Friday, October 24, 2014

Gwen Marston talks about South African Textiles

Photo Credit:  All photos by Grady Marston
Close up of Elephant
Fish, Elephant, Rhino 44" x 72"
Signed by Lucia. Chain Stitch embroidery on black ground

South Africa

I found all of these South African textiles at one of the large national quilt shows. They were irresistible for a number of reasons. 
-First, ever since I began making quilts in earnest I’ve been interested in what my sisters around the world are making with their needles. 
- I look for work that is original, fresh, and embodies authentic folk art qualities. 
-I find these pieces inspirational for my own work, as Folk Art textiles the world over share common characteristics. 
-Lastly, I feel almost compelled to support women who rely on their sewing skills to support their families, whether or not the work is traditional or contemporary. 

The first two panels are embroidered with a chain stitch on black ground.  The first Fish, Elephant and Rhino panel is well designed and beautifully made. One of the things that made it completely irresistible was the identifying initial on the Elephants and Rhinos.  And the same is true for the Wart Hog Family who are all wearing their “W” stands for Wart Hog shirts.  Both of these panels are also signed, which I like to see.
The Wart Hog Family 44" x 25"
Signed by Annah. Chain stitch embroidery on black ground.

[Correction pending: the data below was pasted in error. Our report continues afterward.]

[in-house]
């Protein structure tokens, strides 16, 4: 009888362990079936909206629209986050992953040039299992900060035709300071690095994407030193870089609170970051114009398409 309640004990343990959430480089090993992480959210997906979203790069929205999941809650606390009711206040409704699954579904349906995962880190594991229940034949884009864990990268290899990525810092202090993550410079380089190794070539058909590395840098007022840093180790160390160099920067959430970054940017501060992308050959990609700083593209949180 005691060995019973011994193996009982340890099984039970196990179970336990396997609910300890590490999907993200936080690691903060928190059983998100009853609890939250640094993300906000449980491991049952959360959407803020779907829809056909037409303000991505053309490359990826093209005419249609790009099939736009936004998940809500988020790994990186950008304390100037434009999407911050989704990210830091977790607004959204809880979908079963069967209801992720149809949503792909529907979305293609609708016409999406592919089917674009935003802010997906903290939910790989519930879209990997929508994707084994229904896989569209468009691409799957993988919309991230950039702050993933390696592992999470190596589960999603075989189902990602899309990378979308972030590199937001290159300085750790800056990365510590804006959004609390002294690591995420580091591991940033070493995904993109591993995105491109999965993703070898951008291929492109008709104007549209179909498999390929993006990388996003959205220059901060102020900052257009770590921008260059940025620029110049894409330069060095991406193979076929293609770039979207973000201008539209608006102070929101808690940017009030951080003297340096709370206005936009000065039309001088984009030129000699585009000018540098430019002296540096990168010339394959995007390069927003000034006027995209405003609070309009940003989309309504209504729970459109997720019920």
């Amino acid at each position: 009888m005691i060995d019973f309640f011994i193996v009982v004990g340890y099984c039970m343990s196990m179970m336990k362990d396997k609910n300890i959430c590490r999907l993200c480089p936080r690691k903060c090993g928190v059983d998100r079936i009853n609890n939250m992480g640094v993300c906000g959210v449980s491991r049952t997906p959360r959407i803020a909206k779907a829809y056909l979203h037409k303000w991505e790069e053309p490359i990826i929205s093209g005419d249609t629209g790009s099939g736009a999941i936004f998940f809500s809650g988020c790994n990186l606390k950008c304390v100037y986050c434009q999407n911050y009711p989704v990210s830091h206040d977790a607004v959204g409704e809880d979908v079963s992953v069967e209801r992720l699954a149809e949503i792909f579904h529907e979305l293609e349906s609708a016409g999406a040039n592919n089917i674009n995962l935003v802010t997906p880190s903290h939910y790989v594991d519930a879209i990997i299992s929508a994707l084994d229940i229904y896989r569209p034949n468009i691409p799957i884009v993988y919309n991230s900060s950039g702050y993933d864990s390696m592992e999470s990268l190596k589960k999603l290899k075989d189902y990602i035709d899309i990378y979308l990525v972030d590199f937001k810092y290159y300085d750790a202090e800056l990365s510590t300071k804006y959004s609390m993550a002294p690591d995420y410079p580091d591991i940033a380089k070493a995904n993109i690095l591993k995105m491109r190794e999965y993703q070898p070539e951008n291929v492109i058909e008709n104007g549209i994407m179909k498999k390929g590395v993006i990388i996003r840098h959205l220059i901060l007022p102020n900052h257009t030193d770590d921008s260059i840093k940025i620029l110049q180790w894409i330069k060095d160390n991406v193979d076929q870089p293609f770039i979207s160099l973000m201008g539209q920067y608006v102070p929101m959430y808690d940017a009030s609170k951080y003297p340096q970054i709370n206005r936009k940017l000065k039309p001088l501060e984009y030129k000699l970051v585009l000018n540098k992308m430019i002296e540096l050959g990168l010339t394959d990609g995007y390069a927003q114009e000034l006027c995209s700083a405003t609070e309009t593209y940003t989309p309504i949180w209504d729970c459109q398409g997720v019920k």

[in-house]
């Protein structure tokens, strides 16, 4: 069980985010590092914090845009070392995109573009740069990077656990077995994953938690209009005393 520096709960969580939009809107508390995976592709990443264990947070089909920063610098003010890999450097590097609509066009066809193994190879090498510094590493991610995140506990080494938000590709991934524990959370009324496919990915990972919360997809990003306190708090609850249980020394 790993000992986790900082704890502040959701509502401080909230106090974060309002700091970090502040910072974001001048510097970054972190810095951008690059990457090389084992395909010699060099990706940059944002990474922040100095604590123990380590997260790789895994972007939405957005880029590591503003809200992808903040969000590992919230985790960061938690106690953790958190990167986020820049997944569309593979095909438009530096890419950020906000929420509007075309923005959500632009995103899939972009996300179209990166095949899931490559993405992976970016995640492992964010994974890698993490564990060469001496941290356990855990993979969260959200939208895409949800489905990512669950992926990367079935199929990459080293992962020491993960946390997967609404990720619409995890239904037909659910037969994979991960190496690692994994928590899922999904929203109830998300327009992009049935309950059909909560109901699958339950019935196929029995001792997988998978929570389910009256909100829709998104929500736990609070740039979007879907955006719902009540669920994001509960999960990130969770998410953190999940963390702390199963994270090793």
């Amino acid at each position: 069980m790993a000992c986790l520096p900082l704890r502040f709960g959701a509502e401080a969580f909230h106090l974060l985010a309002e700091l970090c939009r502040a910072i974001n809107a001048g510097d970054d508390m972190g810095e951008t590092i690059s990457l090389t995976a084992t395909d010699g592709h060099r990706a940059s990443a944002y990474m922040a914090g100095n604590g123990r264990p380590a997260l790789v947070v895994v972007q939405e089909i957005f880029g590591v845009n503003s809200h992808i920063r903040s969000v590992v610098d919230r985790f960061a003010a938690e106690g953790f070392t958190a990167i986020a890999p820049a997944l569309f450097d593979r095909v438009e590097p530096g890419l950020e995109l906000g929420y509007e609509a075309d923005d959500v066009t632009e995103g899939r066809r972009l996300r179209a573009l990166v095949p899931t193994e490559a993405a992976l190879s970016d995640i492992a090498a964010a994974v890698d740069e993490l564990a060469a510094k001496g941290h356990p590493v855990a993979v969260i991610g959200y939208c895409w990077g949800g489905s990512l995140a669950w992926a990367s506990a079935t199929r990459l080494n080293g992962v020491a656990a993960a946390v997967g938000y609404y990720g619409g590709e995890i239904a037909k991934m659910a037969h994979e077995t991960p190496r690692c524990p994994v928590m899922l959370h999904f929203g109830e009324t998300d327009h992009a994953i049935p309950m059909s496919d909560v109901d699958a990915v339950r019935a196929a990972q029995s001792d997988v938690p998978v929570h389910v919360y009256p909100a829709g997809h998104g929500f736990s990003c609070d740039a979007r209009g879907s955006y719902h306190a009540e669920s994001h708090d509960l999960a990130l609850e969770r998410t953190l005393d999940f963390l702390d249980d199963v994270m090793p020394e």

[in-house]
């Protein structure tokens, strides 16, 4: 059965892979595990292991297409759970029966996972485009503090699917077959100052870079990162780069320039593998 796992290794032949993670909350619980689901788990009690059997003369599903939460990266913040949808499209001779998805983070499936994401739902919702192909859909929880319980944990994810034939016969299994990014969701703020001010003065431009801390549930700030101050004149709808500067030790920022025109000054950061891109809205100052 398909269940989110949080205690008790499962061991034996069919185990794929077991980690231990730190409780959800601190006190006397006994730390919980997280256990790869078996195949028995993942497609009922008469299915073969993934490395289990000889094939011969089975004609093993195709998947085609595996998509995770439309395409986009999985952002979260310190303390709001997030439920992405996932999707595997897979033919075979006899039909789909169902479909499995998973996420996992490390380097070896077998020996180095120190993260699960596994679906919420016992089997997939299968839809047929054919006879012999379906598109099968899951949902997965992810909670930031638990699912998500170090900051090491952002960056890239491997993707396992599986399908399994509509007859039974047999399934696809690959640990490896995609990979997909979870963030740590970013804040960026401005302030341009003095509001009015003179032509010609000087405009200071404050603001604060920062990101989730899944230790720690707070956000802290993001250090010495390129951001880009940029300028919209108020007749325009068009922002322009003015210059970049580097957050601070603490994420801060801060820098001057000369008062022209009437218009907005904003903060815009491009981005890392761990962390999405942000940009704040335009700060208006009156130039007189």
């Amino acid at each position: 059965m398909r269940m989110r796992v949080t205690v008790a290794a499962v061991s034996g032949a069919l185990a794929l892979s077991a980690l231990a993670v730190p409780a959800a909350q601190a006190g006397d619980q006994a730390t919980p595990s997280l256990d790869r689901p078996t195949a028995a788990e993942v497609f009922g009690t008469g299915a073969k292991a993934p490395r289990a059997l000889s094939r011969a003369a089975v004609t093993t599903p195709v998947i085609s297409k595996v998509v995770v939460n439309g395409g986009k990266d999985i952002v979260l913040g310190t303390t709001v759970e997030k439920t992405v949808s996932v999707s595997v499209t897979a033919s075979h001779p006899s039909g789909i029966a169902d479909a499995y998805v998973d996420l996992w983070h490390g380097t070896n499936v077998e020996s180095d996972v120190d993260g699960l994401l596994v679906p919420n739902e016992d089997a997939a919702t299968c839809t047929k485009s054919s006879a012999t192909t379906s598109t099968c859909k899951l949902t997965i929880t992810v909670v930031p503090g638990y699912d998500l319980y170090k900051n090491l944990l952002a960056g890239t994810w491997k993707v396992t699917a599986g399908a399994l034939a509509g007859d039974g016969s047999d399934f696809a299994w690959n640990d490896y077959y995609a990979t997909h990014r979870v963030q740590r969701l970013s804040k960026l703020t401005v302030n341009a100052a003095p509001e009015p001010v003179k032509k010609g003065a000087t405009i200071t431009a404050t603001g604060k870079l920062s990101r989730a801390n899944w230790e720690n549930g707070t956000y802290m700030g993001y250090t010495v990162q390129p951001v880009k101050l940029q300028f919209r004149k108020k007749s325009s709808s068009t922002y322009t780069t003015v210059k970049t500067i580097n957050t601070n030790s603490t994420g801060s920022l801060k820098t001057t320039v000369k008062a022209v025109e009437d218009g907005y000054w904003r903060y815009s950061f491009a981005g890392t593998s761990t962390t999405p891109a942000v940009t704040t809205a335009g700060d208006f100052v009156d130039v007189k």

Close up of Wart Hog

These next four small panels were made by a woman’s cooperative called Women on the Move. While pieces are more primitive in execution than the first two embroidered panels, visually they hold up equally as well.
Drawing on animal and birds familiar to them, the shapes are appliqued and then surrounded with pieced borders. Sequin and bead embellishments and thread work including running stitches, an assortment of embroidery stitches (running stitch, buttonhole stitch, featherstitch, herringbone, couching and others that I would need Sue Spargo to identify for me) were then added in a playful, “liberated” style. They are not backed, and the edges are not finished.  

Dog 15.5" x 12.5"
Camel 14" x 13"

Giraffe 13.5" x 15.5"
Guinea Hen 15.5" x 12.5"

The two embroidered pieces shown below were made by a group of people known as the Venda, who live in the very north of South Africa. They live in a harsh land where only thorn trees and baobab trees survive the dry climate. They subsist by keeping chickens and goats and growing a few root crops and use their embroidery skills to help support their families. These pieces, based on Venda folk art stories are sold by a cooperative called Tambani African Embroidery. The embroidery is very well done. A small card from Violet Manngwe tells me about her life.  “I live a quiet life with my husband and six children. Work is very scarce here where I live and money from embroidering helps me a lot. Last month I bought a school uniform for my youngest child. A school uniform is very important.”

Two Embroidered Pieces 5.5" 9"
The fruit tree was made by Esnath Nenzhelele and the bird by Violet Manngwe, who initialed her work.
Thank you for the Guest Post, Gwen.  For more from Gwen, visit

Last but not least, a round of applause for the photographer please!


  1. Hallo Pam and Gwen,
    You should come tour our beautiful country. Valerie Hearder often organises craft tours to see all the beautiful craft we have on offer.

    1. That is a lovely invitation. Thanks for dropping by the blog Titia!